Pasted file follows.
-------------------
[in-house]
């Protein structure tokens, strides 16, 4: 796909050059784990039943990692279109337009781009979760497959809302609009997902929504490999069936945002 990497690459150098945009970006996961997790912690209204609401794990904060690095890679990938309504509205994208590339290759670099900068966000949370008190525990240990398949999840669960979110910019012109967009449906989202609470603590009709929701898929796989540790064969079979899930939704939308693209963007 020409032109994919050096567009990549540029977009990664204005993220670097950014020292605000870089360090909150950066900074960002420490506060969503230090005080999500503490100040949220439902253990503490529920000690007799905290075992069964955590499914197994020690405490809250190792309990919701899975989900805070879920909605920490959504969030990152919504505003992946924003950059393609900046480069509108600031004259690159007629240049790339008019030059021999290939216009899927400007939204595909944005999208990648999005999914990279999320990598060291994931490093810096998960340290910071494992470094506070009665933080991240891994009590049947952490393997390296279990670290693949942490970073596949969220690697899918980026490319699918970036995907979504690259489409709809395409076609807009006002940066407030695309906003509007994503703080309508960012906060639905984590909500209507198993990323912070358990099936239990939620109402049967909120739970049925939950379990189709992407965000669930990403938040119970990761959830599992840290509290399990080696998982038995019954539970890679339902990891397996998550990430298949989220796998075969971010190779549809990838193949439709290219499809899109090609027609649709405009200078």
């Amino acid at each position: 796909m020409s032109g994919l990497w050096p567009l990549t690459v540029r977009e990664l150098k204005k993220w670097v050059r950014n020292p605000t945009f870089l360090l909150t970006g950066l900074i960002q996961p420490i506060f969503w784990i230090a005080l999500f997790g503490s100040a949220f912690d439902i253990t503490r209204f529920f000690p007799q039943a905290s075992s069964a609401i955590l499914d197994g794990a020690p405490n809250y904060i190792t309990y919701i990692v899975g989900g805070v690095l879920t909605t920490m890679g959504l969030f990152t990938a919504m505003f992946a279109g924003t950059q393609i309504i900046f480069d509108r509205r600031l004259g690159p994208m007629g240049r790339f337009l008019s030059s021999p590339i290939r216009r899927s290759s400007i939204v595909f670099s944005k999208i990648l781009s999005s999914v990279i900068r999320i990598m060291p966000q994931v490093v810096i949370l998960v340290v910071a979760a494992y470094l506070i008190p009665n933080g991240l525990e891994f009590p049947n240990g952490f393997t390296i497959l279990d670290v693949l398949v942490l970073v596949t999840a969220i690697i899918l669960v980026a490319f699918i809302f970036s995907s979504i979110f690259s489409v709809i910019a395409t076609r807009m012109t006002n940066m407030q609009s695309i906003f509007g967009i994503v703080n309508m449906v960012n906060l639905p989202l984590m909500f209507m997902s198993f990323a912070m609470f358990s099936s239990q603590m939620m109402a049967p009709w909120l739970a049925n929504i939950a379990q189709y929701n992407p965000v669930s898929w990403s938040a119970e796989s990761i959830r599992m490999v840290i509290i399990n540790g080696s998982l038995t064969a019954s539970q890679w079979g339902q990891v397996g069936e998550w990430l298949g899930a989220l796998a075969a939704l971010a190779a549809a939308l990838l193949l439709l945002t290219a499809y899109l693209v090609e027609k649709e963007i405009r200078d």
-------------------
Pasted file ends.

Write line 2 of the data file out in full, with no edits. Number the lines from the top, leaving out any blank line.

């Protein structure tokens, strides 16, 4: 796909050059784990039943990692279109337009781009979760497959809302609009997902929504490999069936945002 990497690459150098945009970006996961997790912690209204609401794990904060690095890679990938309504509205994208590339290759670099900068966000949370008190525990240990398949999840669960979110910019012109967009449906989202609470603590009709929701898929796989540790064969079979899930939704939308693209963007 020409032109994919050096567009990549540029977009990664204005993220670097950014020292605000870089360090909150950066900074960002420490506060969503230090005080999500503490100040949220439902253990503490529920000690007799905290075992069964955590499914197994020690405490809250190792309990919701899975989900805070879920909605920490959504969030990152919504505003992946924003950059393609900046480069509108600031004259690159007629240049790339008019030059021999290939216009899927400007939204595909944005999208990648999005999914990279999320990598060291994931490093810096998960340290910071494992470094506070009665933080991240891994009590049947952490393997390296279990670290693949942490970073596949969220690697899918980026490319699918970036995907979504690259489409709809395409076609807009006002940066407030695309906003509007994503703080309508960012906060639905984590909500209507198993990323912070358990099936239990939620109402049967909120739970049925939950379990189709992407965000669930990403938040119970990761959830599992840290509290399990080696998982038995019954539970890679339902990891397996998550990430298949989220796998075969971010190779549809990838193949439709290219499809899109090609027609649709405009200078």